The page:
How Does God Use Deeply Flawed Servants?

One of my favorite books in the Bible is Habakkuk. In it, the prophet (Habakkuk) is trying to figure out when is God going to take care of all the evil that is happening in the Kingdom of Judah. God responds to the effect that, ‘Don’t worry. I am sending in the Babylonians and they are going to destroy everything.’

Habakkuk is, not surprisingly, not happy about this. He was a Jew as were the people of Judah. He wanted repentance and revival. He did not want them to be destroyed. And… he certainly did not think it was fair and righteous that God would use a people who were (seemingly) worse than the Jews..

God’s response is a bit… poetic… roundabout. However, the argument seems to be something like, “Don’t worry. I will use whoever or whatever I want as my tool of discipline. The Babylonians may be useful in the moment, but I will replace and judge them when the time is right.

But is this a general principle? What about people who are God’s servants by intention rather than merely by sovereign circumstances. What if a minister— pastor, missionary, and such— was deeply flawed. Will God use them? I have heard ministers, such as televangelists, who seemed to be horrible horrible people supported by the argument that their success and at least some of the fruit of their labor proves God’s favor.

An example that comes to mind is someone I will call Bernard. That is most definitely NOT his name. Also, he died decades ago so I am definitely not talking about you, the reader.

Bernard was a minister and a missionary. I won’t give too many details on his ministry. His primary role is in training no Christian servants. Bernard and his family were sent as missionaries by their denomination to Asia. His wife worked with local women, while Bernard established a training program for Christian ministers. He did this for 4 years. After that, however, he and his family had to leave. Bernard had been acting out sexually causing deep problems where he was serving.

Going back to the United States he found a position that would not be described as missionary work, but still essentially doing the same thing. He served there for awhile, but the same problems sprang up and he and his family had to move again. Bernard did continue to do ministry work, but in (relative) obscurity for a few more years.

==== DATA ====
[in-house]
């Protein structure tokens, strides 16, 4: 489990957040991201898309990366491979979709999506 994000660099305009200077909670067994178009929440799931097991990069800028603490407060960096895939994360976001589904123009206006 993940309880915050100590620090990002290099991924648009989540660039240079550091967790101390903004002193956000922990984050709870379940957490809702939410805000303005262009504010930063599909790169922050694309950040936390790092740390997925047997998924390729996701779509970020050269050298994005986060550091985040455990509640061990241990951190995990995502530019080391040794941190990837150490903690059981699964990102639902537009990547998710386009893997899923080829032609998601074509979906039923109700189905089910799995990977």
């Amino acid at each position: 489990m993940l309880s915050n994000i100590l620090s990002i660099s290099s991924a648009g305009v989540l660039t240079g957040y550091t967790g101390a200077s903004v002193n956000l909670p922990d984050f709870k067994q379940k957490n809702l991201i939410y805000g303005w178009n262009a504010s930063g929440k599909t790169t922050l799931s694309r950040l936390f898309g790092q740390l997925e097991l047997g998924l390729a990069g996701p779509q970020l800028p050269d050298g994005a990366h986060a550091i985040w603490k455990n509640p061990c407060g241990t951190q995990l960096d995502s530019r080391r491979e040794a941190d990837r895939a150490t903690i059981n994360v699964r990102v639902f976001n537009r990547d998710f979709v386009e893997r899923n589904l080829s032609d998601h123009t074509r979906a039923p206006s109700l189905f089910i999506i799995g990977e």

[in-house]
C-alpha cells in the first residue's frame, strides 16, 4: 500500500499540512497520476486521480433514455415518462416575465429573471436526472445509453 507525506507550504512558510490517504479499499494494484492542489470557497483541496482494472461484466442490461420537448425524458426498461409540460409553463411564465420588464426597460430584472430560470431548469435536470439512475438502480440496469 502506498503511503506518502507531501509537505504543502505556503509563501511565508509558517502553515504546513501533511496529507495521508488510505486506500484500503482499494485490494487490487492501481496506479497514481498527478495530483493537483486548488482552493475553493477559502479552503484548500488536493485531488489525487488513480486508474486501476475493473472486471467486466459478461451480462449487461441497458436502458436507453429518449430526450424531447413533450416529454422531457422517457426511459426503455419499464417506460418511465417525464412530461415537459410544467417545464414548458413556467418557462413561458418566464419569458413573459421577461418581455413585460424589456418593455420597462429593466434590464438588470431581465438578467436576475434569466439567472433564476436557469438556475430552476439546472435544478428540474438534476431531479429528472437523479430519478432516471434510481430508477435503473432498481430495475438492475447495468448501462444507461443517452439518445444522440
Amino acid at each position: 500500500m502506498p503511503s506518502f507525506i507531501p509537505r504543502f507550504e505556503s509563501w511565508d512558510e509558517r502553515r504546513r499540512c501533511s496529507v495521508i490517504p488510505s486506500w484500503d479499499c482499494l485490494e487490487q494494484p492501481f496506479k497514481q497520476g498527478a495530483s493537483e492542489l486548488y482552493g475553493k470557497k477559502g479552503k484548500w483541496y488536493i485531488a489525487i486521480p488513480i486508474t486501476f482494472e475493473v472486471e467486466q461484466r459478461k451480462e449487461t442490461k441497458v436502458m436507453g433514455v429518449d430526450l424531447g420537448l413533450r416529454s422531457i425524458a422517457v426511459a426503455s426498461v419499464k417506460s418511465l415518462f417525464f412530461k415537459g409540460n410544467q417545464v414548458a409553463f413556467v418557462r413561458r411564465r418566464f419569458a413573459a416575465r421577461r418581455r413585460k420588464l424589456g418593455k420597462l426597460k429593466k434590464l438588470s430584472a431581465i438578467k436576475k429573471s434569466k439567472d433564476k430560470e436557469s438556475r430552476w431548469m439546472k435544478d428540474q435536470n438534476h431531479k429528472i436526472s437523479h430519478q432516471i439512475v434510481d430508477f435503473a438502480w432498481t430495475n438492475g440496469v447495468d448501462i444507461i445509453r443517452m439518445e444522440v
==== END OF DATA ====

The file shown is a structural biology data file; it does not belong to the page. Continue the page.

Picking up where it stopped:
This sounds like failure to me… but it is a bit more complicated than that. Bernard became known as the founder of the training program in the mission field because his first trainee (I will call him “Ben”) took the mantle of the ministry and ran with it successfully for decades. Now, this program is successfully being implemented where Bernard served in the field, as well as many other sites in Asia. Ben is commonly seen as the “Father” of this ministry, even though Bernard is still seen as the initiator.

In the United States, the place he worked was with a young colleague/trainee who went on to be a major leader and innovator in this minister training movement.

I chose to be very vague here. I have a friend who likes to tell stories where he changes the name but keeps enough details that those who are in the know… well, they know. I don’t like to do that. I am focus on principle here, not personality.

In principle, God used Bernard to jumpstart the work in Asia, and continue the work in America. You might say that God used him to plant the seeds. Others, however, cultivated and harvested the fruit.

I think God uses who God uses. God uses the best and the brightest. God uses the humblest and the most servant-minded. But sometimes God uses the most flawed. God used Balaam in the Old Testament and God used Judas Iscariot in the New. The former appeared to have a divine prophetic gift, the latter was a miracle worker. God used them when he needed them, and then set them aside for others who were motivated by love for God rather than adulation, money and other things.

I still think this topic needs more consideration… but I think this is a good start in my reflection. For now.